pres-obama-miami-1009_web.jpgIn his two-day visit to Florida this week, President Barack Obama left behind $1.5 million to buoy Democratic congressional races and $200 million in federal stimulus money to boost the state’s energy capabilities.
“The president showed a real commitment to Florida for only having had nine months in office,” said Adam Sharon, a spokesperson for U.S. Rep. Kendrick Meek of Miami.

Obama did a whirlwind sweep of the state, stopping first in Jacksonville on Monday, where he visited the city’s Naval base and spoke to 3,500 servicemen and women. Later that afternoon, he arrived in Miami Beach, where he immediately attended a fundraiser at which supporters paid $500 to have dinner with the president.

Meek, the Democratic frontrunner for a U.S. Senate seat, is pleased with president’s fundraising abilities, Sharon said.

The fundraiser, he said, “shows a high level of enthusiasm in Florida for electing Democrats to Congress that will benefit Meek's run for the U.S. Senate.”

Meek was among a small contingent of South Florida leaders who met the president when he arrived aboard Air Force One. The welcoming crew also included Chief Financial Officer Alex Sink, the leading Democratic candidate to replace Charlie Crist as governor; state Sen. Dan Gelber of Miami Beach, a candidate for attorney general; U.S. Sen. Bill Nelson, who introduced the president at the fundraiser; U.S. Reps. Debbie Wasserman-Schultz and Miami Mayor Manny Diaz.

In his blog, the mayor commented on the president’s stimulus package, which will help modernize the state’s power system: "This program [Energy Smart Miami] is helping to support the integration of renewable energy into our electrical grid, helping us all make more informed choices about our energy use and move our city and state into the 21st century.’’

The president formally announced the stimulus package Tuesday, Oct. 27 during his visit to Arcadia, the last leg of his Florida visit. He also toured a new FPL solar facility there before returning to the White House.

Although the president brought good news to Florida, not every one here welcomed his visit. About 100 people – many of them protestors – assembled outside the Fontainebleau Hotel in Miami Beach, where the president spoke at the Tuesday evening fundraiser.

"Obama Sucks," read a sign held by a man on the corner of Collins Avenue.

Jose Llerena, 41, a Miami lawyer, was among the largely Cuban, anti-Obama crowd.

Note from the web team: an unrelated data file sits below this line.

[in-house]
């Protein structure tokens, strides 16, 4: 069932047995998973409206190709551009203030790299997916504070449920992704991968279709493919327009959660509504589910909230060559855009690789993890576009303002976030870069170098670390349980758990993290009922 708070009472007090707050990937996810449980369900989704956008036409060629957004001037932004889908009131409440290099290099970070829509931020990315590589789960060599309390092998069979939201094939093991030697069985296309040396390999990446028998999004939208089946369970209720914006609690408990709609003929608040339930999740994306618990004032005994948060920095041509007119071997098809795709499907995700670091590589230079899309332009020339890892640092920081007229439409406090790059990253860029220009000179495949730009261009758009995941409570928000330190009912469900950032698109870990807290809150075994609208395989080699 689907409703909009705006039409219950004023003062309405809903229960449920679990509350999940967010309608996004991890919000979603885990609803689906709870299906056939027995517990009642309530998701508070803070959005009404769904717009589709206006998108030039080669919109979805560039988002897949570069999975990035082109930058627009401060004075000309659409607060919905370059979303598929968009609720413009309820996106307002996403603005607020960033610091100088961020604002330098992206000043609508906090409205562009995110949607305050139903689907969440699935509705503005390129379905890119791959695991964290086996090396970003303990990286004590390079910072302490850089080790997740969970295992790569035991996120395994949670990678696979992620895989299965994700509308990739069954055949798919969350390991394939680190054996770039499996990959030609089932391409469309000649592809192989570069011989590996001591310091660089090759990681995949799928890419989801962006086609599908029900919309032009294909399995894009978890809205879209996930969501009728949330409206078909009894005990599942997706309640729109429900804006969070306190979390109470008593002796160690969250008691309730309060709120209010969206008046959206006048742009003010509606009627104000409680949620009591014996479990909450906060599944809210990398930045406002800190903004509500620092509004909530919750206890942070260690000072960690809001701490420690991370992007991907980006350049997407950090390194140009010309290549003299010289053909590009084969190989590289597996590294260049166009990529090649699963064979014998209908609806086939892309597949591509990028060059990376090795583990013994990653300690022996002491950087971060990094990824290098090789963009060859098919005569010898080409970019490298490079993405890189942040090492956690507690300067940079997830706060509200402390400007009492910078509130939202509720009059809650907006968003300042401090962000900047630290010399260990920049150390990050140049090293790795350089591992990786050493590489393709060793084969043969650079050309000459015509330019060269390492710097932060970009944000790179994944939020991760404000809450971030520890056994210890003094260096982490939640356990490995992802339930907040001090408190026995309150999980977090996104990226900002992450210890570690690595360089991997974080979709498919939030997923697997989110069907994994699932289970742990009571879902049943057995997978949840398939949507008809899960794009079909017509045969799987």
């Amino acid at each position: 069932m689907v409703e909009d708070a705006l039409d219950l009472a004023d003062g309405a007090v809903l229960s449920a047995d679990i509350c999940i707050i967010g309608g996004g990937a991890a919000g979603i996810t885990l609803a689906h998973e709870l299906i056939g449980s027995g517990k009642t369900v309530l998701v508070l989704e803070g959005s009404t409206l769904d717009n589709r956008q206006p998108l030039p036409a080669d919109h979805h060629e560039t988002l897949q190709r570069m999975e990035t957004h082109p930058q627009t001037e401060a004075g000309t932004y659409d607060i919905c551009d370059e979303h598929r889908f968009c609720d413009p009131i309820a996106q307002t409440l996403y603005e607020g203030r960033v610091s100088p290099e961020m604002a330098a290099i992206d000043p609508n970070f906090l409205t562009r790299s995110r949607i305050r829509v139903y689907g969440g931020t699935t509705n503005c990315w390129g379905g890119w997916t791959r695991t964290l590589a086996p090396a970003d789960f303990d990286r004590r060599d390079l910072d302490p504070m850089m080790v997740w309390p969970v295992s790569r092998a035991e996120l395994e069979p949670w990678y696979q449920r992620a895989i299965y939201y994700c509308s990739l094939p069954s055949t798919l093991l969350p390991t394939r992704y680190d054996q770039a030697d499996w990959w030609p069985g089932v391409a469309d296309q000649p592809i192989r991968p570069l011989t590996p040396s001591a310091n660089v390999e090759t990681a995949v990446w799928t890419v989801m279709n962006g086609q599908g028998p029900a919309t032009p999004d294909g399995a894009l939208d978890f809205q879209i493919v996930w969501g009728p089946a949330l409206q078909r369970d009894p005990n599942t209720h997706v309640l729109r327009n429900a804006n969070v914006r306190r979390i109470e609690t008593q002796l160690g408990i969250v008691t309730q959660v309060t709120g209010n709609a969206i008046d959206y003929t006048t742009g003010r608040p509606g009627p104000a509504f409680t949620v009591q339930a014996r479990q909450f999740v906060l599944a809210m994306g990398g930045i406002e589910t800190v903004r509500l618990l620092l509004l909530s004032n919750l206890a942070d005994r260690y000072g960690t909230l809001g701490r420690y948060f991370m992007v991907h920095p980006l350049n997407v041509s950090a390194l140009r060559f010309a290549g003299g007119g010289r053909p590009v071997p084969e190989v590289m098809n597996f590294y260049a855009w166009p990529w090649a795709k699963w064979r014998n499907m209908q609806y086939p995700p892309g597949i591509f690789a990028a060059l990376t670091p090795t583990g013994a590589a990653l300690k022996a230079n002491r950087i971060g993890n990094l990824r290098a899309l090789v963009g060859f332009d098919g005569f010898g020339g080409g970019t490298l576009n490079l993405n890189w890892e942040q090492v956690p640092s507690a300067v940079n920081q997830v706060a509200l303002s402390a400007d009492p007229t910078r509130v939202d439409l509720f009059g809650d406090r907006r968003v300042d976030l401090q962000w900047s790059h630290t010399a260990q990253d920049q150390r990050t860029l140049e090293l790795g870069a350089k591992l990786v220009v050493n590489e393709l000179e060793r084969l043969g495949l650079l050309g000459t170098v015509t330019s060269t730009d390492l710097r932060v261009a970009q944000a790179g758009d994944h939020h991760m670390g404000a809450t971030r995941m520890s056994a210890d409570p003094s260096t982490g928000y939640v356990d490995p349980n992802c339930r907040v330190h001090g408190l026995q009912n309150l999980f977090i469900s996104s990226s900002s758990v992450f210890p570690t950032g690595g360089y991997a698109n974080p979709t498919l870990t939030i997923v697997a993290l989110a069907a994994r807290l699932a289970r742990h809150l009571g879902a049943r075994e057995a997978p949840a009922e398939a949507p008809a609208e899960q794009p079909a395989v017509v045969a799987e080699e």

“He is one of the most divisive presidents we've had,” Llerena said. “I want this president to know that we don't like him. He doesn't believe in us. I hope he realizes that the Democratic Party is going to have a significant loss in 2010."

Marta Juan, 62, of Miami, had tied an American flag around her jeans. Her sign read: “Obama, Cuban Americans can recognize a Socialist Agenda.”

“We want him to stop the health care plan and stop the communist agenda,” Juan said.

Members of the Haitian-American community also wanted to send a message to Obama. They came out to urge the president to take a stand on granting Temporary Protected Status to Haitian Americans.

“After 10 months in office, the Obama administration has not responded to several appeals from Haitian advocates nationwide regarding granting of

Temporary Protected Status designation to approximately 30,000 Haitian Nationals,” said Jean-Robert Lafortune, chairman of the Haitian-American Grassroots Coalition.

“Haitian-Americans from South Florida met on three occasions with administration officials in order to advocate for TPS,” Lafortune added. “We told the administration that undocumented Haitians cannot continue to live on hope alone.”

The TPS provision grants temporary immigration status to foreign nationals who live in the United States but whose countries are recognized by the U.S. as being temporarily unsafe.

Susana Barciela, policy director at the Florida Immigrant Advocacy Center, also voiced her concern about the president’s inaction on TPS.

"We had high hopes that the Obama administration would grant TPS soon after coming into office,” Barciela said. “We've been disappointed. There are simple remedies that would offer Haitians work permits and allow them to send the remittances that Haiti desperately needs. That's the least that this administration should do."

Lafortune said the organization’s latest protest efforts did not fall on deaf ears with the administration. The day after the president left, he received a call from an administration official.

“We let them know that the TPS campaign will continue ‘til we get results,” he said. 

“We are not asking the administration for preferential or special treatment. We are asking for the same benefits that citizens from Sierra Leone, Honduras, Nicaragua, and El Salvador have received.”

Photo by Carol Porter. President Barack Obama